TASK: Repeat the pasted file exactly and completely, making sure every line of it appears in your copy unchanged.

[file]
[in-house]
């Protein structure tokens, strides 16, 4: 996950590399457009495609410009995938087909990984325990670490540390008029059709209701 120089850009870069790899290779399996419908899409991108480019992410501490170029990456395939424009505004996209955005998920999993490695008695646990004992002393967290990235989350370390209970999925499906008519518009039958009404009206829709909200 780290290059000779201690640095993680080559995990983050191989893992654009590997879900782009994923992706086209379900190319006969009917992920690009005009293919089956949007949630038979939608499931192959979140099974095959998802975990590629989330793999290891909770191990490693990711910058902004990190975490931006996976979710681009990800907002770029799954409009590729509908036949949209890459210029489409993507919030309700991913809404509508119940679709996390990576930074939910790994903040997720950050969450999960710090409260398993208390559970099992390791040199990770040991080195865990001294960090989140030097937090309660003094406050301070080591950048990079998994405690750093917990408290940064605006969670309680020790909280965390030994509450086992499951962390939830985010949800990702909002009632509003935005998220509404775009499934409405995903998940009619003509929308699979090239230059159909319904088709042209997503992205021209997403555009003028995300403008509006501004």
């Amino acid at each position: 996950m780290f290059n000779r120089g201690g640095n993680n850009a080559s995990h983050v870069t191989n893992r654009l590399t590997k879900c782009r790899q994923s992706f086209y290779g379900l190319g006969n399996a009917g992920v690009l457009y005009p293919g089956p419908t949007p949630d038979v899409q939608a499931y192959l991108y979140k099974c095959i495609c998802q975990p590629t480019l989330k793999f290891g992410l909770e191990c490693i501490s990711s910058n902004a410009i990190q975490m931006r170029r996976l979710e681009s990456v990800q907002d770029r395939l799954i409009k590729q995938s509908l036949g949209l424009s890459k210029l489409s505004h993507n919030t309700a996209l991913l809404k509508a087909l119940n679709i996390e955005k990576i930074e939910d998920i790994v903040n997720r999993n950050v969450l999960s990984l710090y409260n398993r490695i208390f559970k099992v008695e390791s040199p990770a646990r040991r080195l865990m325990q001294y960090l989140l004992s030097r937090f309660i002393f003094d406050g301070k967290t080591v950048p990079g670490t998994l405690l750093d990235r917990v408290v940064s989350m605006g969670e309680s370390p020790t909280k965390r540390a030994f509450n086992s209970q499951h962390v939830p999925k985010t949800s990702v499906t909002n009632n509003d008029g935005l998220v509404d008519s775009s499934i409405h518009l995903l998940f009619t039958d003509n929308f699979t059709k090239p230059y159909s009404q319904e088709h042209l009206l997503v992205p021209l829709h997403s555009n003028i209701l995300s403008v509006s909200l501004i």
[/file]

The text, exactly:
[in-house]
């Protein structure tokens, strides 16, 4: 996950590399457009495609410009995938087909990984325990670490540390008029059709209701 120089850009870069790899290779399996419908899409991108480019992410501490170029990456395939424009505004996209955005998920999993490695008695646990004992002393967290990235989350370390209970999925499906008519518009039958009404009206829709909200 780290290059000779201690640095993680080559995990983050191989893992654009590997879900782009994923992706086209379900190319006969009917992920690009005009293919089956949007949630038979939608499931192959979140099974095959998802975990590629989330793999290891909770191990490693990711910058902004990190975490931006996976979710681009990800907002770029799954409009590729509908036949949209890459210029489409993507919030309700991913809404509508119940679709996390990576930074939910790994903040997720950050969450999960710090409260398993208390559970099992390791040199990770040991080195865990001294960090989140030097937090309660003094406050301070080591950048990079998994405690750093917990408290940064605006969670309680020790909280965390030994509450086992499951962390939830985010949800990702909002009632509003935005998220509404775009499934409405995903998940009619003509929308699979090239230059159909319904088709042209997503992205021209997403555009003028995300403008509006501004």
């Amino acid at each position: 996950m780290f290059n000779r120089g201690g640095n993680n850009a080559s995990h983050v870069t191989n893992r654009l590399t590997k879900c782009r790899q994923s992706f086209y290779g379900l190319g006969n399996a009917g992920v690009l457009y005009p293919g089956p419908t949007p949630d038979v899409q939608a499931y192959l991108y979140k099974c095959i495609c998802q975990p590629t480019l989330k793999f290891g992410l909770e191990c490693i501490s990711s910058n902004a410009i990190q975490m931006r170029r996976l979710e681009s990456v990800q907002d770029r395939l799954i409009k590729q995938s509908l036949g949209l424009s890459k210029l489409s505004h993507n919030t309700a996209l991913l809404k509508a087909l119940n679709i996390e955005k990576i930074e939910d998920i790994v903040n997720r999993n950050v969450l999960s990984l710090y409260n398993r490695i208390f559970k099992v008695e390791s040199p990770a646990r040991r080195l865990m325990q001294y960090l989140l004992s030097r937090f309660i002393f003094d406050g301070k967290t080591v950048p990079g670490t998994l405690l750093d990235r917990v408290v940064s989350m605006g969670e309680s370390p020790t909280k965390r540390a030994f509450n086992s209970q499951h962390v939830p999925k985010t949800s990702v499906t909002n009632n509003d008029g935005l998220v509404d008519s775009s499934i409405h518009l995903l998940f009619t039958d003509n929308f699979t059709k090239p230059y159909s009404q319904e088709h042209l009206l997503v992205p021209l829709h997403s555009n003028i209701l995300s403008v509006s909200l501004i």